National Library celebrates 'Sale of the centuries'
Love it or loath it, shopping is part of our daily life. Shops dominate the high streets today as they have done for centuries. But where did the Scots go for their groceries in the days before supermarkets and online ordering? When did shopping on a Saturday afternoon become more of a leisure activity than a chore.
The National Library of Scotland's forthcoming exhibition 'Sale of the centuries' provides a glimpse of our changing relationship with shops and shopping, over more than three centuries, from the early markets and fairs, through the growth of the corner shop and the High Street, to the age of the grand department store and beyond.
Amongst the items on display is a Scotmid staff record slip, showing the employment record of milkman Thomas S Connery from Edinburgh — the Oscar winning actor Sean Connery. The slip shows his name, address, salary over a number of years, and notes of him leaving for National Service.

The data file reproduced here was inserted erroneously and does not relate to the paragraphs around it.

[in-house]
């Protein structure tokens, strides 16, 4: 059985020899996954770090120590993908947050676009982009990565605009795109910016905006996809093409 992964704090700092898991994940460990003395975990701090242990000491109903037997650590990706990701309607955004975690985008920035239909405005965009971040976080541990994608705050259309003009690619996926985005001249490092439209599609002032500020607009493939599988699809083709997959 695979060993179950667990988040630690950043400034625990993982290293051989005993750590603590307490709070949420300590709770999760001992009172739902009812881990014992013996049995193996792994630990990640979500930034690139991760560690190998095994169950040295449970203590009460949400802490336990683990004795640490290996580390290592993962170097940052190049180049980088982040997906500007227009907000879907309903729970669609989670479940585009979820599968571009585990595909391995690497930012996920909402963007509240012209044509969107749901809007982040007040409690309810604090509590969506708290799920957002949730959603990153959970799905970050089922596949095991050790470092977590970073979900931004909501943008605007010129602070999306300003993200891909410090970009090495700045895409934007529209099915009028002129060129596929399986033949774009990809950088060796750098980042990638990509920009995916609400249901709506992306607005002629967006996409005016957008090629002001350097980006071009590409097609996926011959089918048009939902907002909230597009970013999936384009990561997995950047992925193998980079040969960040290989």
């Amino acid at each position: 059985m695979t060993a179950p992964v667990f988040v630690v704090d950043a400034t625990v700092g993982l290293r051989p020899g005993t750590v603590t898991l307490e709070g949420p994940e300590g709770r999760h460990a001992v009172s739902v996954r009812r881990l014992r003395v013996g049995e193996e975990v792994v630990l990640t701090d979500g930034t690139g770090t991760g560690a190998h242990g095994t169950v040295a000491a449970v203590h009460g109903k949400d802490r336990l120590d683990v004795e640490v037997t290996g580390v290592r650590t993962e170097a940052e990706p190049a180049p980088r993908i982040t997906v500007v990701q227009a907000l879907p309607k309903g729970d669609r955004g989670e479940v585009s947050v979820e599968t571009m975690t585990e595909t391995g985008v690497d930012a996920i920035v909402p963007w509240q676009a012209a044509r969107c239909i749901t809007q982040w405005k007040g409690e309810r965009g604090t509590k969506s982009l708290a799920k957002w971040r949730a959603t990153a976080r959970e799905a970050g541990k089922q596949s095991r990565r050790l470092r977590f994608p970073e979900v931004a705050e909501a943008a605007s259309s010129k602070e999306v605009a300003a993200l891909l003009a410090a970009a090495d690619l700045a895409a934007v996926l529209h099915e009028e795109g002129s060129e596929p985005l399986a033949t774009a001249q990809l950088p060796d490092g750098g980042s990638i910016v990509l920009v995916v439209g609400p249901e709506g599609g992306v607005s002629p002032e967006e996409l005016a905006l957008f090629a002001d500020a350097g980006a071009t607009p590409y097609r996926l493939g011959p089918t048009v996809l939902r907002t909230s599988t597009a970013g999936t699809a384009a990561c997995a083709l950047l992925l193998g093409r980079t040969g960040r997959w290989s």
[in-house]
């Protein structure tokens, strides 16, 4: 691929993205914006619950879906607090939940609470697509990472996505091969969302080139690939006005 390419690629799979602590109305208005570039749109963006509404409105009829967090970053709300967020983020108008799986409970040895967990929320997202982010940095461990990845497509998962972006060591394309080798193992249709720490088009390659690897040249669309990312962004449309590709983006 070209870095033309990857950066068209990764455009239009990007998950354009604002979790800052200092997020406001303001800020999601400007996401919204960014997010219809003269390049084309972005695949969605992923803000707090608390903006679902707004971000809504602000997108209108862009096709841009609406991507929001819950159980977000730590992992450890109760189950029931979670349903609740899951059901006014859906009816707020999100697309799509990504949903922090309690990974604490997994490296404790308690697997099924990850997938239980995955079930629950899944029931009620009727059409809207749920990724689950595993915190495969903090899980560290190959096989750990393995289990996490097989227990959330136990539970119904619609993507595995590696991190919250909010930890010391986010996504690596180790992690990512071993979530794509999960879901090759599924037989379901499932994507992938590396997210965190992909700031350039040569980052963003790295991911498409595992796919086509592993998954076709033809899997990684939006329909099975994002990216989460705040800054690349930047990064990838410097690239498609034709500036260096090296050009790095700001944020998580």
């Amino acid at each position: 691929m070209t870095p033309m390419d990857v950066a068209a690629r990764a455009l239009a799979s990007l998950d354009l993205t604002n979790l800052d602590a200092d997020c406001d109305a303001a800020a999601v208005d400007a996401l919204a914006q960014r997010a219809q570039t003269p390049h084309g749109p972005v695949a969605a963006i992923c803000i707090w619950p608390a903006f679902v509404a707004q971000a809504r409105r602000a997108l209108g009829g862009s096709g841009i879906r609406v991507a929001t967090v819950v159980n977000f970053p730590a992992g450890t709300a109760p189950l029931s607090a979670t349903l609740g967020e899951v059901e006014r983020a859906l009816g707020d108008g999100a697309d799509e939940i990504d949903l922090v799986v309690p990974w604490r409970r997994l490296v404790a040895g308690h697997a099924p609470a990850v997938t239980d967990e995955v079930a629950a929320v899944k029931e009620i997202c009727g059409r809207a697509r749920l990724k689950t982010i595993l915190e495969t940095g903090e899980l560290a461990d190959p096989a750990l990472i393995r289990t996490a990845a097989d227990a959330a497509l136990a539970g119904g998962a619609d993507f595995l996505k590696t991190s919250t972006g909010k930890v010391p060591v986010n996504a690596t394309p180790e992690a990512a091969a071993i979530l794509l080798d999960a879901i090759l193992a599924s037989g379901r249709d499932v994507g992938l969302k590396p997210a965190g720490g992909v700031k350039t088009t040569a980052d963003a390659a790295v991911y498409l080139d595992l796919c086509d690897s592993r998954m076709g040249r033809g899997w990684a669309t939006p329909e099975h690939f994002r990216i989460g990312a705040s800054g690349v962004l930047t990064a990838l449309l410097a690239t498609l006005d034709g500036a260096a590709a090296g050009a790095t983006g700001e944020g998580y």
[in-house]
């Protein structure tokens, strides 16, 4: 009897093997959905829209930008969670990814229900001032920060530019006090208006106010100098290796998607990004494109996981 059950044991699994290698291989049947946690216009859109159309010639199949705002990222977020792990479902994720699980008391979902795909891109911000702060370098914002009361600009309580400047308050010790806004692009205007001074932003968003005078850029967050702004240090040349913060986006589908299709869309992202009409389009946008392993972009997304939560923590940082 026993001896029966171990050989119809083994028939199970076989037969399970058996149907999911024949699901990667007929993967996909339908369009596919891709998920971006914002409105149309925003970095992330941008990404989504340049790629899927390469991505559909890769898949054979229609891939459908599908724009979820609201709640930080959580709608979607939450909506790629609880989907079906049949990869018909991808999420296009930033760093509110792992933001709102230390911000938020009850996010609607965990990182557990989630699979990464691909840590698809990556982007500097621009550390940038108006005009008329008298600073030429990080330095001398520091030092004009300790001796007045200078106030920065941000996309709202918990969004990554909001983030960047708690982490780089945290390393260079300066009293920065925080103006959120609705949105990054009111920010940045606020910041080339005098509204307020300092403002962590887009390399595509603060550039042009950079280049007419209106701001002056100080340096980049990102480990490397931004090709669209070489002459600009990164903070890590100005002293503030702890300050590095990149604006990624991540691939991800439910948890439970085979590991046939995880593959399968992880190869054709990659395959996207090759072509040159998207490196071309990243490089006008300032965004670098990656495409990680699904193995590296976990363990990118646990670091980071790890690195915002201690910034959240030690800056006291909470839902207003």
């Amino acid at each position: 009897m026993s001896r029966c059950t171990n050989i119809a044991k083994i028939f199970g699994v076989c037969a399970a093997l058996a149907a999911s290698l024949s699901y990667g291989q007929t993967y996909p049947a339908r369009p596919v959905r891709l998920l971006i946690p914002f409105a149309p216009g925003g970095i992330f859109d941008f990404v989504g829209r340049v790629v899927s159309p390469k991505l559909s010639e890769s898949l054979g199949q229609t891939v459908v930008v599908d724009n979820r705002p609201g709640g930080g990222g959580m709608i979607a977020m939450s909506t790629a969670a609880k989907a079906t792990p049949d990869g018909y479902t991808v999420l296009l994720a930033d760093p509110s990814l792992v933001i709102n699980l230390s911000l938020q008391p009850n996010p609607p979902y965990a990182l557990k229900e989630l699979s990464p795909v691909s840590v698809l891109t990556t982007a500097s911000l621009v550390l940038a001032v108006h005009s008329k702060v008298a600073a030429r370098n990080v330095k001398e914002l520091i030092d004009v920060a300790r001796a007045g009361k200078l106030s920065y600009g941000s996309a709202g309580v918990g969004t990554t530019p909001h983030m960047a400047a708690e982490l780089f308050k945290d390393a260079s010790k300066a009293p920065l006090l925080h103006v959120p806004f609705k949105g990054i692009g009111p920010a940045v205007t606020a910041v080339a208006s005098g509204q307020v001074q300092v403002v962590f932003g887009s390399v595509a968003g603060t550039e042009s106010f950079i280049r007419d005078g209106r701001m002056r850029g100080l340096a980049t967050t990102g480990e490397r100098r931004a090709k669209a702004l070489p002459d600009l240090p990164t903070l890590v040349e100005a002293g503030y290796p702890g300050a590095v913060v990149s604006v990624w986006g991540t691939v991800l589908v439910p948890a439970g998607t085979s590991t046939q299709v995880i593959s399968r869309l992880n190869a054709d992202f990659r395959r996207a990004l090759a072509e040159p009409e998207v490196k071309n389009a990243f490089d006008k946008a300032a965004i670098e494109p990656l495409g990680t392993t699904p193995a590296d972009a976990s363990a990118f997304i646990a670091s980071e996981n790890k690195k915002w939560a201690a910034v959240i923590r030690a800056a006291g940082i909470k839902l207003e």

Material on display from the National Library's collections will include items such as diaries, shopping bills, tradesmen's accounts, ledgers, catalogues and advertisements, photographs and maps and town plans. A variety of loaned artefacts, such as grocers' scales, a shop till, toys and a pricing printing press will also contribute to the story.
Drawing on the personal testimonies and accounts of Scotsmen and women the exhibition will allow the visitor to learn and experience what people bought, where they shopped, who did the shopping and the shift in attitudes towards shopping.
In ideal time for Christmas, the exhibition runs from Thursday 8 December until Sunday 12 February in the National Library of Scotland's George IV Bridge building. Entry is free. A series of free events and workshops has been organised to complement the exhibition.
21 November 2005